"Q. Now, Dr. Powers, in your opinion is there any invention in using, for example, the urea formaldehyde resin of British Patent 291,473 or the urea formaldehyde of the U. S. Zanker Patent 1,925,914 in the processes of this group of patents beginning with No. 1,352,163 and ending with 431,712 about which you have just testified? A. The processes are essentially the same, that is, impregnating or coating or applying to the surface of a fabric a solution or dispersion of a resinous material, the embossing or calendering and setting. The later patents disclose the urea formaldehyde resins which were distinct in their easy, convenient solubility in water.


"Q. Now, what would you say as to whether there is invention in using the urea formaldehyde resin of the later patents in these older processes? A. It would seem to me to be an obvious improvement or step to take the older process and adapt the newer resins as they became available. The steps are clearly outlined as treating, embossing or calendering, and setting.


"Q. Now that you have analyzed the prior art, Dr. Powers, will you please give the Court your opinion as to whether the Bener patent Claims 2 and 3 define an invention? A. It does not seem to me that Claims 2 and 3 disclose either a new use of new materials or a new step, series of steps, involving materials. The art clearly shows the step of impregnating, of drying, of embossing or calendering, and of curing. The art clearly shows the use of water soluble resin solutions capable of increasing the resistivity of the fibre. That is clearly shown in the patents and art available at the time this patent was filed."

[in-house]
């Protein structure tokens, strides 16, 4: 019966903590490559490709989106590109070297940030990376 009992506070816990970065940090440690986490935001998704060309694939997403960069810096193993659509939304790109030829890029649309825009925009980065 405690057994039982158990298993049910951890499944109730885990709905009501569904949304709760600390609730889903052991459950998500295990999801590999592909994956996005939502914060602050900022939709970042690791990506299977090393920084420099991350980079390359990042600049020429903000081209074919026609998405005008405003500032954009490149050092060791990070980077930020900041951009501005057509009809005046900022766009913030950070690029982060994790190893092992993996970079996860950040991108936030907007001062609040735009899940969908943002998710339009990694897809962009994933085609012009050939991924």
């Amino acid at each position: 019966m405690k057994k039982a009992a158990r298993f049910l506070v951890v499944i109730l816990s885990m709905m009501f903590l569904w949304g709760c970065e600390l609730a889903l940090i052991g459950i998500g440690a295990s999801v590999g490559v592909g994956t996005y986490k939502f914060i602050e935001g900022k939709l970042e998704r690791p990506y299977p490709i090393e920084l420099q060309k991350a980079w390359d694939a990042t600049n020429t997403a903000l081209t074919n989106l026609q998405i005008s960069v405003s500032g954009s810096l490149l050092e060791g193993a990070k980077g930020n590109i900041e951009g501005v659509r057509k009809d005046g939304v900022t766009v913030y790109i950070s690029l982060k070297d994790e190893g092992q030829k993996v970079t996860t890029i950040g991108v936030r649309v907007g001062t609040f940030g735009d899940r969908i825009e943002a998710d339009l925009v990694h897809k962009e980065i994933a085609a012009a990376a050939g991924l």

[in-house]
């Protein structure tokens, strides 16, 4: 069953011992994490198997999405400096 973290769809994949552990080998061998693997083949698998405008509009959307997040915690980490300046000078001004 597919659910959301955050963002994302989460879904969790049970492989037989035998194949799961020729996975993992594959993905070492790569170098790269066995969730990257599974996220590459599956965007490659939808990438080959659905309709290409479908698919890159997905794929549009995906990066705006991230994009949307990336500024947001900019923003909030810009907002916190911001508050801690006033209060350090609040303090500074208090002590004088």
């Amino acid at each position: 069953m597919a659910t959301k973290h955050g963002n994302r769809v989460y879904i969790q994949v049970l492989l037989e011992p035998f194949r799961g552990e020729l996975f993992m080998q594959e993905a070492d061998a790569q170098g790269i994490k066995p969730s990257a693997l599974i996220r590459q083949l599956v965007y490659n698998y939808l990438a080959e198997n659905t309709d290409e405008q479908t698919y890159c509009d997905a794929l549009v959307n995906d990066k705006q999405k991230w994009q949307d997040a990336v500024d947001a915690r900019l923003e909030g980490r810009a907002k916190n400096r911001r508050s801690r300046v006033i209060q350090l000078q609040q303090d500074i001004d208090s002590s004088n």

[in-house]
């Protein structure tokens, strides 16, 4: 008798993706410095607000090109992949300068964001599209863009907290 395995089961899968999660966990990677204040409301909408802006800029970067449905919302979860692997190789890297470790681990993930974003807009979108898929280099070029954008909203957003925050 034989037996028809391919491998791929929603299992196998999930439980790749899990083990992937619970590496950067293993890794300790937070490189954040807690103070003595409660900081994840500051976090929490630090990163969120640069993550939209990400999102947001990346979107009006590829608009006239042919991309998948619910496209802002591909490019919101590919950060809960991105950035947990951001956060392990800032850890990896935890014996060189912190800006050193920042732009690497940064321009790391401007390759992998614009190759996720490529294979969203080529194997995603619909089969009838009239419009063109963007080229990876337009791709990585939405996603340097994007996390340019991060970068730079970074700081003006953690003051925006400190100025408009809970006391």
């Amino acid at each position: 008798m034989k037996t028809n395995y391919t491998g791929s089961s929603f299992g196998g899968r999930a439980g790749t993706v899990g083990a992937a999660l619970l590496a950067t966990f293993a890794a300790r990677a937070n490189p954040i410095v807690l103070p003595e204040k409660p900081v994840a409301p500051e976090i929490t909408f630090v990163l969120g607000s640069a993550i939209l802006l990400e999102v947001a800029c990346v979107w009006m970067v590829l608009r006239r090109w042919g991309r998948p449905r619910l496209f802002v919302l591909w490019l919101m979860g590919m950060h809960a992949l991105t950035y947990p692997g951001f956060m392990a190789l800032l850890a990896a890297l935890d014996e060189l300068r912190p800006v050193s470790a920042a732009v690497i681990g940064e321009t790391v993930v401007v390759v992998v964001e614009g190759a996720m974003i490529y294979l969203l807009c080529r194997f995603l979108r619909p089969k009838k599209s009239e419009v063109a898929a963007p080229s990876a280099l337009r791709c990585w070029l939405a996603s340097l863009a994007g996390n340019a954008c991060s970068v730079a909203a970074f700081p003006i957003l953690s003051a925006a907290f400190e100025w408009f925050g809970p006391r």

As we understand appellant's argument, it is urged, however, that this testimony cannot be used to support the court's finding since the question contains no reference to Garnier, and the court's finding was primarily based on Garnier. Appellant is unduly circumscribing the court's finding. It is abundantly clear that the reference to Garnier was because it was typical of the sequentialstep process of the prior art, and not that it was the sole source of the prior art. Even if it had relied primarily on Garnier, such reliance could hardly constitute reversible error, for admittedly it was in evidence as part of the prior art, and in defendant's brief presented to the court after trial, it was urged as one of a series of prior art patents.


We find no merit in the contention that the court disregarded the commercial success of the patent in finding it invalid. From the other evidence in the case, the court was in no doubt of the invalidity and rightly disregarded the disputed evidence of such success. Jungersen v. Ostby & Barton Co., 1949, 335 U.S. 560, 69 S.Ct. 269, 93 L.Ed. 235.


The judgment will be affirmed.


1. The patent is United States Letters Patent No. 2,121,005, issued June 21, 1939, to Christian Bener. It contains three claims, Claims 2 and 3, however, being the only ones relied on in the district court. Although no evidence was introduced with respect to Claim 1, the district court, upon the basis of defendant's counterclaim, held all three claims invalid. Appellant states in its brief filed in this appeal that it is content to let the question as to the validity of Claim 1 rest on this court's decision with respect to Claim 2. Claim 2 is a process claim; Claim 3 is a finished product produced thereby.

2. In an opinion appearing in D.C.D.N.J. 1953, 113 F.Supp. 714, 718, Judge Modarelli has so thoroughly analyzed the details of the patent in suit and its relation to the prior art that it is unnecessary that we cover that ground again. We need indicate only in outline form that his decision was correct.

3. Plaintiff's expert testified that each of the four steps of Bener were old in the art, and at oral argument here plaintiff's counsel conceded that that was the case. This makes it clear that the only real question remaining is whether the idea, and its reduction to practice, of combining those four steps as Bener did was obvious to one skilled in the art. As shown hereafter, that question was decided against plaintiff by the district court upon adequate evidence.